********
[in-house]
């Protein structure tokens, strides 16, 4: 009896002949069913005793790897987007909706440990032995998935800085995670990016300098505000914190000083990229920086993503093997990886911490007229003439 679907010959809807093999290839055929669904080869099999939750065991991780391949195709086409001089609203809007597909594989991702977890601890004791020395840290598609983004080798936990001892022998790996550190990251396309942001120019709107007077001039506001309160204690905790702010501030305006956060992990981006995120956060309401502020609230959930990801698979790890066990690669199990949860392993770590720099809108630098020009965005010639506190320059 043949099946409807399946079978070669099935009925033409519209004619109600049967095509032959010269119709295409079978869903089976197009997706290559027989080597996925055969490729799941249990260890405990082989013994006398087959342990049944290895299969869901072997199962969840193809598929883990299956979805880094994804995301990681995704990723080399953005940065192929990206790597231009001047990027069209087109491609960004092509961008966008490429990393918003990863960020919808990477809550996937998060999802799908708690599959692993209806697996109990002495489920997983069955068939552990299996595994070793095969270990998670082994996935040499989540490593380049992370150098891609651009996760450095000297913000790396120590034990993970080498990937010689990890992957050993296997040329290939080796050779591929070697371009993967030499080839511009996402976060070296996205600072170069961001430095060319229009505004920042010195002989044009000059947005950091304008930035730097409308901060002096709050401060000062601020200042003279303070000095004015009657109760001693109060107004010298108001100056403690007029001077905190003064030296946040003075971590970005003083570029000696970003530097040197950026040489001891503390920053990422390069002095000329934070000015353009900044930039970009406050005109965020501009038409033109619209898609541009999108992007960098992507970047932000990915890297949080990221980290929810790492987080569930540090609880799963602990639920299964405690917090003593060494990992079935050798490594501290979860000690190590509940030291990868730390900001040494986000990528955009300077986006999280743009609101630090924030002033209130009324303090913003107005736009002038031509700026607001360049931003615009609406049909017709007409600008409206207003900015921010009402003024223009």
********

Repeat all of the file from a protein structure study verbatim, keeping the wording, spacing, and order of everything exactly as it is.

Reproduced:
[in-house]
């Protein structure tokens, strides 16, 4: 009896002949069913005793790897987007909706440990032995998935800085995670990016300098505000914190000083990229920086993503093997990886911490007229003439 679907010959809807093999290839055929669904080869099999939750065991991780391949195709086409001089609203809007597909594989991702977890601890004791020395840290598609983004080798936990001892022998790996550190990251396309942001120019709107007077001039506001309160204690905790702010501030305006956060992990981006995120956060309401502020609230959930990801698979790890066990690669199990949860392993770590720099809108630098020009965005010639506190320059 043949099946409807399946079978070669099935009925033409519209004619109600049967095509032959010269119709295409079978869903089976197009997706290559027989080597996925055969490729799941249990260890405990082989013994006398087959342990049944290895299969869901072997199962969840193809598929883990299956979805880094994804995301990681995704990723080399953005940065192929990206790597231009001047990027069209087109491609960004092509961008966008490429990393918003990863960020919808990477809550996937998060999802799908708690599959692993209806697996109990002495489920997983069955068939552990299996595994070793095969270990998670082994996935040499989540490593380049992370150098891609651009996760450095000297913000790396120590034990993970080498990937010689990890992957050993296997040329290939080796050779591929070697371009993967030499080839511009996402976060070296996205600072170069961001430095060319229009505004920042010195002989044009000059947005950091304008930035730097409308901060002096709050401060000062601020200042003279303070000095004015009657109760001693109060107004010298108001100056403690007029001077905190003064030296946040003075971590970005003083570029000696970003530097040197950026040489001891503390920053990422390069002095000329934070000015353009900044930039970009406050005109965020501009038409033109619209898609541009999108992007960098992507970047932000990915890297949080990221980290929810790492987080569930540090609880799963602990639920299964405690917090003593060494990992079935050798490594501290979860000690190590509940030291990868730390900001040494986000990528955009300077986006999280743009609101630090924030002033209130009324303090913003107005736009002038031509700026607001360049931003615009609406049909017709007409600008409206207003900015921010009402003024223009």